Do Patents Control Self-Replicating Technologies? Supreme Court Hears Argument that Sale of Patented Seed Exhausts Future Patent

Patent infringement arises when one “makes, uses, offers to sell, or sells” a patented invention without authority from the patent holder. However, once the first authorized sale of the patented product has occurred, the patent holder’s rights with respect to that invention are exhausted, and the purchaser is free to use or resell the purchased product as it wishes. This legal doctrine of “first sale” or patent exhaustion attempts to strike a balance between protecting a patentee’s intellectual property (incentive to invent), while encouraging secondary markets in patented articles and limiting the patentee’s power in those markets (encouraging competition).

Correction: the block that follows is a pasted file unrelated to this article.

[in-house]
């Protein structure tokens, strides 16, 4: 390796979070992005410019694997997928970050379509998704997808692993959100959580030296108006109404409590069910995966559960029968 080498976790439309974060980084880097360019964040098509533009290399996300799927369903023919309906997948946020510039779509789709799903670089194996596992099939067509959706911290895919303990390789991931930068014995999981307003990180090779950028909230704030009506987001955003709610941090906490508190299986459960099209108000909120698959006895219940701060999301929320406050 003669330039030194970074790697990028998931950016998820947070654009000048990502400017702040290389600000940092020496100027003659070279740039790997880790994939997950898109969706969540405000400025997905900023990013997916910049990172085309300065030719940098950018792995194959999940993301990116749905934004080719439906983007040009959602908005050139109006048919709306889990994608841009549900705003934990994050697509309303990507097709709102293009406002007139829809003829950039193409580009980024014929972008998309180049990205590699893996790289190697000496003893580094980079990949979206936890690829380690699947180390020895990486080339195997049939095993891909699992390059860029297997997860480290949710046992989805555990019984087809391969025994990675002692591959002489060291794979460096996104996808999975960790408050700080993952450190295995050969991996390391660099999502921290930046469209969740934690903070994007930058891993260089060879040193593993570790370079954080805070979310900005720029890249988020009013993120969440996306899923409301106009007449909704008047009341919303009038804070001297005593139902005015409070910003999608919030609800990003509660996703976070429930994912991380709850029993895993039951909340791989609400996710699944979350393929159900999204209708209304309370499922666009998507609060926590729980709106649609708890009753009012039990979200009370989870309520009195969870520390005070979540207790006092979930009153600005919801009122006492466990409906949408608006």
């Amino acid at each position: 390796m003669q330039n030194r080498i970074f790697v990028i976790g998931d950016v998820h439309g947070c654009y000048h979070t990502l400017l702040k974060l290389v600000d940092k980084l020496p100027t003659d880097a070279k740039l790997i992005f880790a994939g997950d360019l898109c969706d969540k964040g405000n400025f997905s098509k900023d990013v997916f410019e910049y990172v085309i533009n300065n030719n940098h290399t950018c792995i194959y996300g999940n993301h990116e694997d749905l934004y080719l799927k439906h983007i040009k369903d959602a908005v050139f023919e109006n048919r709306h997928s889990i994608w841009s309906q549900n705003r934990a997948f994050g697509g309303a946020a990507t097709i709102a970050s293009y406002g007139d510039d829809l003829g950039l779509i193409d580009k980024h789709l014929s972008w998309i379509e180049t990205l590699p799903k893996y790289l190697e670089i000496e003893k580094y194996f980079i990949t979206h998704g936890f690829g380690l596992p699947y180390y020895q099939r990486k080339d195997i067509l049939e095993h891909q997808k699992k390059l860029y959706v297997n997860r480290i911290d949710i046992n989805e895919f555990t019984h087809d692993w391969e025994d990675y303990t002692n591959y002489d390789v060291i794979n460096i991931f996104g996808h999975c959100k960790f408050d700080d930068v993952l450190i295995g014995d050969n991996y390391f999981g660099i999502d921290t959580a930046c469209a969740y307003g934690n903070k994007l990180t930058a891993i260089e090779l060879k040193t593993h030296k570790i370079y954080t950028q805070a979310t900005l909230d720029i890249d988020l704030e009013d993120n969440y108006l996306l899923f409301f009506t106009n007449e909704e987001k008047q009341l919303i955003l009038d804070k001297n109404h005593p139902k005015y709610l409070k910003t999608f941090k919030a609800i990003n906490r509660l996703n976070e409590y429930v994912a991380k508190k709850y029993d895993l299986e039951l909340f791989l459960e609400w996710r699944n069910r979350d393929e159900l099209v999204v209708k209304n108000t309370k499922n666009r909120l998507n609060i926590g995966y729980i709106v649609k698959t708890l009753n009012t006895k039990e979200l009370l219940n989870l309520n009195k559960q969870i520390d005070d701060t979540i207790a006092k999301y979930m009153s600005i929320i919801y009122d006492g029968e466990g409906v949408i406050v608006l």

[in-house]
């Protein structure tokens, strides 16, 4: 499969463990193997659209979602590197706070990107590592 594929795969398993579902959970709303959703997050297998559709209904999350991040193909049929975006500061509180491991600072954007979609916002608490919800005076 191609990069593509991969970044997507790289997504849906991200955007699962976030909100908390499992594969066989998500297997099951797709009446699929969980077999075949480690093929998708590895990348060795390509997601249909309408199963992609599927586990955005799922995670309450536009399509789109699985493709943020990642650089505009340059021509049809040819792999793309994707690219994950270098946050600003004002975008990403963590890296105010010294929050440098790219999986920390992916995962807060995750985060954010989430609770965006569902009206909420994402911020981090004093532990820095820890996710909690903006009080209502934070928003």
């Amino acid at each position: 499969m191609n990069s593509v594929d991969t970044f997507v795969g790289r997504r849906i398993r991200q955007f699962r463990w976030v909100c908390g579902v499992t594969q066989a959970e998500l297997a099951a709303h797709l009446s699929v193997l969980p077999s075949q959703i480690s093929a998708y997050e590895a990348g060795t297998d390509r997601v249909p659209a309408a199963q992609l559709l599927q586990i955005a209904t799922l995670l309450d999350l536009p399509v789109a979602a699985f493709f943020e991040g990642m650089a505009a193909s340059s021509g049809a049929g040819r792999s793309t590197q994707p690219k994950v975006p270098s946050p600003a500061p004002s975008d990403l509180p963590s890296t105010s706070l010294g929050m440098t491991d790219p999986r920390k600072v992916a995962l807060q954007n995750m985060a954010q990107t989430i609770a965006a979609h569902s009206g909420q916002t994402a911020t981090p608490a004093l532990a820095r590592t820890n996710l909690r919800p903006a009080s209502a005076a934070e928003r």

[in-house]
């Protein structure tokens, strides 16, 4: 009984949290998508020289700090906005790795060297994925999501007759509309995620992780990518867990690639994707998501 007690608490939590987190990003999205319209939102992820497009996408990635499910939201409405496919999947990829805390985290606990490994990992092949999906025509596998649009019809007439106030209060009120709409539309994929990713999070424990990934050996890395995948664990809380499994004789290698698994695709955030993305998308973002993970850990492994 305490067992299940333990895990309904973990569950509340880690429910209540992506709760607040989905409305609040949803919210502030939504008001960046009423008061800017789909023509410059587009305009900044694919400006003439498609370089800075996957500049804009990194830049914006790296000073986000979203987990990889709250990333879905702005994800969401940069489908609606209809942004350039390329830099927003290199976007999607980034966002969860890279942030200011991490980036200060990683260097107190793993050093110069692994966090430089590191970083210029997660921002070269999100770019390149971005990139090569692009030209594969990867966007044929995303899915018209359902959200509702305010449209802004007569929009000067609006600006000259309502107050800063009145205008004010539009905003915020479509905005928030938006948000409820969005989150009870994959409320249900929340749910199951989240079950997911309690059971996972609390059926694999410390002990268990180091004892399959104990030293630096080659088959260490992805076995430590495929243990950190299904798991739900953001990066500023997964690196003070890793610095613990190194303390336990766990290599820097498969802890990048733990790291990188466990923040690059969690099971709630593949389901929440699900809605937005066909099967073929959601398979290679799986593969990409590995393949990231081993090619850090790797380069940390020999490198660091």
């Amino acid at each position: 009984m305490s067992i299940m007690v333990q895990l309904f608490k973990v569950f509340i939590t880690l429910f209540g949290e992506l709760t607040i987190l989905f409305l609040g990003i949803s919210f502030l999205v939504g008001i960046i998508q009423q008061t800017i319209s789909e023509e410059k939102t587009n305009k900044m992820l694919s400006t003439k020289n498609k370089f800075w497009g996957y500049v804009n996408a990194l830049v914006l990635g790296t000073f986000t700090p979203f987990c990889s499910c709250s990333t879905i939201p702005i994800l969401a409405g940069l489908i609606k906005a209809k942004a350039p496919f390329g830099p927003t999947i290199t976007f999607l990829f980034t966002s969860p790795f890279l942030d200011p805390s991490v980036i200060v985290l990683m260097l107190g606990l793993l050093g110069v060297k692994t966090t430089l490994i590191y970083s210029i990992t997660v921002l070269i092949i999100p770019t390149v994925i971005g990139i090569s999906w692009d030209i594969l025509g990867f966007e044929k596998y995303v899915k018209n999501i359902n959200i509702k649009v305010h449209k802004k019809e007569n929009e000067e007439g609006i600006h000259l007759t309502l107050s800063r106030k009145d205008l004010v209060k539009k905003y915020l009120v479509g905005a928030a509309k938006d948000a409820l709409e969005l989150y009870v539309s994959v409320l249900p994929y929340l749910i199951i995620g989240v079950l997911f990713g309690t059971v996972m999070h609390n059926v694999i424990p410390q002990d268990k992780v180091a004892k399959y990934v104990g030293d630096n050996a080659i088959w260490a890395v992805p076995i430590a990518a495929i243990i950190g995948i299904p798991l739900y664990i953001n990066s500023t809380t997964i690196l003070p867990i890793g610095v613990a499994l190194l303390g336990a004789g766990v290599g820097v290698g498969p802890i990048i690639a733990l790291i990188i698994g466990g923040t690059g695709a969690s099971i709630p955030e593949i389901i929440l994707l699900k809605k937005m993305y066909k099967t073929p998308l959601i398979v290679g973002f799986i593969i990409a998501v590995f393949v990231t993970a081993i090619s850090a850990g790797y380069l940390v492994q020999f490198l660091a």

Traditional patent exhaustion protects subsequent uses and re-sales of a patented invention. However, courts generally have not extended this protection to “making” the patented invention. That is, the law does not protect an authorized purchaser from subsequently making the patented invention without authority from the patent holder.

Originally published in Genetic Engineering & Biotechnology, May 1, 2013.

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Topics:  Bowman v Monsanto, Genetically Engineered Seed, Infringement, Monsanto, Patent Exhaustion, Patents, SCOTUS, Seeds

Published In: Civil Procedure Updates, General Business Updates, Intellectual Property Updates, Science, Computers & Technology Updates

DISCLAIMER: Because of the generality of this update, the information provided herein may not be applicable in all situations and should not be acted upon without specific legal advice based on particular situations.

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